Non-sequitur: Latin for “does not follow”; the conclusion is not valid because a premise is untrue (or missing) or because the relationship between premises does not support the deduction stated in the claim.
Example (untrue premise):“If she is a Radford student, she is a member of a sorority. She is a Radford student. Therefore she is a member of a sorority.”
Smoke screen: avoiding the real issue or a tough question by introducing an unrelated topic as a distraction; sometimes called a red herring.
Example: “My opponent says I am weak on crime, but I have been one of the most reliable participants in city council meetings.”
fallacies that misuse appeals to pathos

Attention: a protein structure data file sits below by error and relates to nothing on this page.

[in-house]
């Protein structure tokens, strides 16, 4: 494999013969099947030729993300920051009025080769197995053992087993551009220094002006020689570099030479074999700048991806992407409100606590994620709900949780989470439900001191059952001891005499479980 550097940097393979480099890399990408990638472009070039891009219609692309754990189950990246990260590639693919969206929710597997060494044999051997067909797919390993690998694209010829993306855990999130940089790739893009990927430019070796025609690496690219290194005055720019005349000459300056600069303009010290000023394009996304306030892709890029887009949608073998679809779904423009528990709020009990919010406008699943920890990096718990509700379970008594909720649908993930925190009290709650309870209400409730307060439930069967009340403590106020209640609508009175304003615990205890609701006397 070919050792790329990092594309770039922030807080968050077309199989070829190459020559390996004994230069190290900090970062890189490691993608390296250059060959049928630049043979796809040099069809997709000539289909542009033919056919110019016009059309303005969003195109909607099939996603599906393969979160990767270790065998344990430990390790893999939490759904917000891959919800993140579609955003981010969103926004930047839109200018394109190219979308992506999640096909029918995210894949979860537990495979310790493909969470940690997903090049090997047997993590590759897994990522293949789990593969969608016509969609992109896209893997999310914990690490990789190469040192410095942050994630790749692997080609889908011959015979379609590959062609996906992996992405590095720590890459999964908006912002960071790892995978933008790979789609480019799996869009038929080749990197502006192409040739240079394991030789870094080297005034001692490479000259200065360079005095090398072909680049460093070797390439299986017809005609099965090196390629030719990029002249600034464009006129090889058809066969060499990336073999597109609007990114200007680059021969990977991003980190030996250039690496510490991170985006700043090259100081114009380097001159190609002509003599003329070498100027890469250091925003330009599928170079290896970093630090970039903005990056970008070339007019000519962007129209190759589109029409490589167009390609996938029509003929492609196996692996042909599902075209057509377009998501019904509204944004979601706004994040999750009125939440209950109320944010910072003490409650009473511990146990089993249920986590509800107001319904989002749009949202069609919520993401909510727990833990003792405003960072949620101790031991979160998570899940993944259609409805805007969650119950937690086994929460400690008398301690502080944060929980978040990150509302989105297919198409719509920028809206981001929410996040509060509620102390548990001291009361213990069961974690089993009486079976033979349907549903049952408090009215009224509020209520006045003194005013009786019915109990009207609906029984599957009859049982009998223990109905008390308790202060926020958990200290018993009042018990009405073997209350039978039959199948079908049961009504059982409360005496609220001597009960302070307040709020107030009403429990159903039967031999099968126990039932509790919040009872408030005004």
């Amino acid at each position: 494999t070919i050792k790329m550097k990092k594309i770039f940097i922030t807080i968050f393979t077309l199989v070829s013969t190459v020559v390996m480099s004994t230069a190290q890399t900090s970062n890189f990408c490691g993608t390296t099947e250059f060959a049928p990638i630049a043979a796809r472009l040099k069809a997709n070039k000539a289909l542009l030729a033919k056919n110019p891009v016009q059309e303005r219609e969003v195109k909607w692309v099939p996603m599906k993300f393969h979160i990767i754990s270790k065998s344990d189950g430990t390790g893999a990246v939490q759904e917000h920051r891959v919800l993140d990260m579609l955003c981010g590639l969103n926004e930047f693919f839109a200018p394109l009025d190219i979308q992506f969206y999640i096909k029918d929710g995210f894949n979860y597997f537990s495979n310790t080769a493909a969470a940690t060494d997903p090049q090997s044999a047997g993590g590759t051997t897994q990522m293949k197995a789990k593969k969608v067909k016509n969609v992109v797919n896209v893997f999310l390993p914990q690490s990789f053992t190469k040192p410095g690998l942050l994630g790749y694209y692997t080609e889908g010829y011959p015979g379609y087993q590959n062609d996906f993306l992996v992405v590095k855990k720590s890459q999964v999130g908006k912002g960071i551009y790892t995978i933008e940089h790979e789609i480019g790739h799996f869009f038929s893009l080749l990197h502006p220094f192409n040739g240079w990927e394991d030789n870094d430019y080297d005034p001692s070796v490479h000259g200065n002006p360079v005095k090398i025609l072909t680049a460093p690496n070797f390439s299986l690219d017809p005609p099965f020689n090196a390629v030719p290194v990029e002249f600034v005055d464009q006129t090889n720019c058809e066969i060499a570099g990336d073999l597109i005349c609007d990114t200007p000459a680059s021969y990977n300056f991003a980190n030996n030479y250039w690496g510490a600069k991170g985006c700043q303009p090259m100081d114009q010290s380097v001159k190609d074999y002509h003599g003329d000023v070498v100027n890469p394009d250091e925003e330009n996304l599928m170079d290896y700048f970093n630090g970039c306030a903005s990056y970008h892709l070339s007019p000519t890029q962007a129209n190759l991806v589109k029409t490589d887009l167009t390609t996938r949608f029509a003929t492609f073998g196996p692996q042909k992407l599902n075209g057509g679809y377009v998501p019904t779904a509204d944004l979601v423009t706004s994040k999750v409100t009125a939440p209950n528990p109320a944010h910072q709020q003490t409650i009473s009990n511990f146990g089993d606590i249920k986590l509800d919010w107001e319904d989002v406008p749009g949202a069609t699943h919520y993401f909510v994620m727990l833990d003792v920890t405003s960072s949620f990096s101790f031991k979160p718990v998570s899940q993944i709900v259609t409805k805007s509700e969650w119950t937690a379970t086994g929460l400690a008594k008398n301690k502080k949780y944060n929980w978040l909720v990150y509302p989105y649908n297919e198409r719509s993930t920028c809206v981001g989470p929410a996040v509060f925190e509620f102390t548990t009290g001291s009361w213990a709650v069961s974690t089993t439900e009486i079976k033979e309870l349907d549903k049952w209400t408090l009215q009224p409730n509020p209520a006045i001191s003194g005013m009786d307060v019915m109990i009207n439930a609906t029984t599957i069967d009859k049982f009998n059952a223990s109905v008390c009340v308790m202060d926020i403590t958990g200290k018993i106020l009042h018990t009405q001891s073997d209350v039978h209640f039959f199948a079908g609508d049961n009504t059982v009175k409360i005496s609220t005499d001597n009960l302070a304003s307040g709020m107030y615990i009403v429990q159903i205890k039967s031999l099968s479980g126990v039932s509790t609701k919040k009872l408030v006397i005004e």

Appeal to fear, guilt, or pity: using scare tactics to exaggerating possible dangers, evoking an emotional reaction and disregarding the issue at hand.
Example: “Without this additional insurance, you could find yourself broke and homeless.”
Example: “I know I missed assignments, but if you fail me, I will lose my financial aid and have to drop out.”
Appeal to popularity (bandwagon): urging a reader to follow a course of action because “everyone does it.”
Example: “Nine out of ten shoppers have switched to Blindingly-Bright-Smile Toothpaste.”
Appeal to tradition: people have been done it a certain way for a long time; assumes that what has been customary in past is correct and proper.
Example: “We always organize our annual meetings in this way; therefore, we should stick with the same organization for the upcoming year.”
Emotionally Loaded Language: using slanted or biased language
Example: “Only someone out of touch with reality in the 21st century doesn’t do online banking.”